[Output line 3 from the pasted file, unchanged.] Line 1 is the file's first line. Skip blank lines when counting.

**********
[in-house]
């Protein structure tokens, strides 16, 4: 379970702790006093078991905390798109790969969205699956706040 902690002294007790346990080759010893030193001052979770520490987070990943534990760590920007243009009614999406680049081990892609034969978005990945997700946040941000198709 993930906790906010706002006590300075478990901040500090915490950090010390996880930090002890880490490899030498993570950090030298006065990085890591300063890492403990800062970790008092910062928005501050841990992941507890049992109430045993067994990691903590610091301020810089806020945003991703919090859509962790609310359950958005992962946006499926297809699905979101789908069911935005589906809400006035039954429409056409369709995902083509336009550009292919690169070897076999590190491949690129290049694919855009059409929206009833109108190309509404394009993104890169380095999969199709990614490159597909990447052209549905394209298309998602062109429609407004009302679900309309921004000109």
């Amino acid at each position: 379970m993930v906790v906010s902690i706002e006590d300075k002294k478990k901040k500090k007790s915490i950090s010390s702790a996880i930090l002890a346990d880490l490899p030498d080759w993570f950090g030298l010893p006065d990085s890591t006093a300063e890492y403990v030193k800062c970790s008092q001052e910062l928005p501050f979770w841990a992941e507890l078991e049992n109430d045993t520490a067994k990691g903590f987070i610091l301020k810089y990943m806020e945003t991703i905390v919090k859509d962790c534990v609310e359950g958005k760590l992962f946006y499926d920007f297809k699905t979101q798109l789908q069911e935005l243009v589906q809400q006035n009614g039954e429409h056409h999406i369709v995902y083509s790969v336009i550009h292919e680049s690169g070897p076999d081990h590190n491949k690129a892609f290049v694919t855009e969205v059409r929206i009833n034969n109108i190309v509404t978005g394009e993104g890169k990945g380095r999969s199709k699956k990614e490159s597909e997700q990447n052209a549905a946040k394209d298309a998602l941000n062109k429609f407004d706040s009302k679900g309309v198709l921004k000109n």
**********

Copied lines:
């Amino acid at each position: 379970m993930v906790v906010s902690i706002e006590d300075k002294k478990k901040k500090k007790s915490i950090s010390s702790a996880i930090l002890a346990d880490l490899p030498d080759w993570f950090g030298l010893p006065d990085s890591t006093a300063e890492y403990v030193k800062c970790s008092q001052e910062l928005p501050f979770w841990a992941e507890l078991e049992n109430d045993t520490a067994k990691g903590f987070i610091l301020k810089y990943m806020e945003t991703i905390v919090k859509d962790c534990v609310e359950g958005k760590l992962f946006y499926d920007f297809k699905t979101q798109l789908q069911e935005l243009v589906q809400q006035n009614g039954e429409h056409h999406i369709v995902y083509s790969v336009i550009h292919e680049s690169g070897p076999d081990h590190n491949k690129a892609f290049v694919t855009e969205v059409r929206i009833n034969n109108i190309v509404t978005g394009e993104g890169k990945g380095r999969s199709k699956k990614e490159s597909e997700q990447n052209a549905a946040k394209d298309a998602l941000n062109k429609f407004d706040s009302k679900g309309v198709l921004k000109n």